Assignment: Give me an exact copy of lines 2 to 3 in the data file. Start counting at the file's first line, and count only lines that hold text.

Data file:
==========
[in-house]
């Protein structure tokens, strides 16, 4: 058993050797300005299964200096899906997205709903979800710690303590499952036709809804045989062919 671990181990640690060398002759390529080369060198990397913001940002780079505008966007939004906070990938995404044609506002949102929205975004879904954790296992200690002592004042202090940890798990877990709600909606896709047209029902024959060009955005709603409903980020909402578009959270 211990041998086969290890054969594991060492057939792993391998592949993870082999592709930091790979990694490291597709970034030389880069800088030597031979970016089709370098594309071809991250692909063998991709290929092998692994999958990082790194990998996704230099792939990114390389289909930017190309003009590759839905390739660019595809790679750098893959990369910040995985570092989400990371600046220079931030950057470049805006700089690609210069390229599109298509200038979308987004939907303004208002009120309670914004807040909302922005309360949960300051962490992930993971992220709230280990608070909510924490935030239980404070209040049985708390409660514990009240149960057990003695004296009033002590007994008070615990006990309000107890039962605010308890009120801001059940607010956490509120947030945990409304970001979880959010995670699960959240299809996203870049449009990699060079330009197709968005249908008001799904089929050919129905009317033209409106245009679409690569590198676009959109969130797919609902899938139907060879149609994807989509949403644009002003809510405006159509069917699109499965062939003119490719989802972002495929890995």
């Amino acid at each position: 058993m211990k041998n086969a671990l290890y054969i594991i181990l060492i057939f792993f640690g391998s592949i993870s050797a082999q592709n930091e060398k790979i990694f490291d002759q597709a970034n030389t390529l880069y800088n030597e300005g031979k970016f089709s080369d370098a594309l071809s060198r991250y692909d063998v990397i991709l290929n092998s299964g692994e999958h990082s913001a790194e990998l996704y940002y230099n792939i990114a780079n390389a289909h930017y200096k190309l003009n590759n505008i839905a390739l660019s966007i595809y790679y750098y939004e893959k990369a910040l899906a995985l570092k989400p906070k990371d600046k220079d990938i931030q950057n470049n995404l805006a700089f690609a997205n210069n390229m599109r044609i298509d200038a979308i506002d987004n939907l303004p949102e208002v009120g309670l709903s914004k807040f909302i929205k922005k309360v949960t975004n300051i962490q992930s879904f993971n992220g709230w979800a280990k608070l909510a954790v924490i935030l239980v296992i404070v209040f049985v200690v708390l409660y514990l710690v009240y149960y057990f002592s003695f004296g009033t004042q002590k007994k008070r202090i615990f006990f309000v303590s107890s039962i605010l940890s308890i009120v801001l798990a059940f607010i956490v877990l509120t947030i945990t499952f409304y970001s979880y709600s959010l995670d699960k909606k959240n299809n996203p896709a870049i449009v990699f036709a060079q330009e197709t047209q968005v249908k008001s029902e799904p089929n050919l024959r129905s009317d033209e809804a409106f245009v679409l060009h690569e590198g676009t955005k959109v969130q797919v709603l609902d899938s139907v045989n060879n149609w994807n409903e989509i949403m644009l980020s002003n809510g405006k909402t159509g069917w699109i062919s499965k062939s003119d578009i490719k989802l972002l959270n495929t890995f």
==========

């Protein structure tokens, strides 16, 4: 058993050797300005299964200096899906997205709903979800710690303590499952036709809804045989062919 671990181990640690060398002759390529080369060198990397913001940002780079505008966007939004906070990938995404044609506002949102929205975004879904954790296992200690002592004042202090940890798990877990709600909606896709047209029902024959060009955005709603409903980020909402578009959270 211990041998086969290890054969594991060492057939792993391998592949993870082999592709930091790979990694490291597709970034030389880069800088030597031979970016089709370098594309071809991250692909063998991709290929092998692994999958990082790194990998996704230099792939990114390389289909930017190309003009590759839905390739660019595809790679750098893959990369910040995985570092989400990371600046220079931030950057470049805006700089690609210069390229599109298509200038979308987004939907303004208002009120309670914004807040909302922005309360949960300051962490992930993971992220709230280990608070909510924490935030239980404070209040049985708390409660514990009240149960057990003695004296009033002590007994008070615990006990309000107890039962605010308890009120801001059940607010956490509120947030945990409304970001979880959010995670699960959240299809996203870049449009990699060079330009197709968005249908008001799904089929050919129905009317033209409106245009679409690569590198676009959109969130797919609902899938139907060879149609994807989509949403644009002003809510405006159509069917699109499965062939003119490719989802972002495929890995």
């Amino acid at each position: 058993m211990k041998n086969a671990l290890y054969i594991i181990l060492i057939f792993f640690g391998s592949i993870s050797a082999q592709n930091e060398k790979i990694f490291d002759q597709a970034n030389t390529l880069y800088n030597e300005g031979k970016f089709s080369d370098a594309l071809s060198r991250y692909d063998v990397i991709l290929n092998s299964g692994e999958h990082s913001a790194e990998l996704y940002y230099n792939i990114a780079n390389a289909h930017y200096k190309l003009n590759n505008i839905a390739l660019s966007i595809y790679y750098y939004e893959k990369a910040l899906a995985l570092k989400p906070k990371d600046k220079d990938i931030q950057n470049n995404l805006a700089f690609a997205n210069n390229m599109r044609i298509d200038a979308i506002d987004n939907l303004p949102e208002v009120g309670l709903s914004k807040f909302i929205k922005k309360v949960t975004n300051i962490q992930s879904f993971n992220g709230w979800a280990k608070l909510a954790v924490i935030l239980v296992i404070v209040f049985v200690v708390l409660y514990l710690v009240y149960y057990f002592s003695f004296g009033t004042q002590k007994k008070r202090i615990f006990f309000v303590s107890s039962i605010l940890s308890i009120v801001l798990a059940f607010i956490v877990l509120t947030i945990t499952f409304y970001s979880y709600s959010l995670d699960k909606k959240n299809n996203p896709a870049i449009v990699f036709a060079q330009e197709t047209q968005v249908k008001s029902e799904p089929n050919l024959r129905s009317d033209e809804a409106f245009v679409l060009h690569e590198g676009t955005k959109v969130q797919v709603l609902d899938s139907v045989n060879n149609w994807n409903e989509i949403m644009l980020s002003n809510g405006k909402t159509g069917w699109i062919s499965k062939s003119d578009i490719k989802l972002l959270n495929t890995f």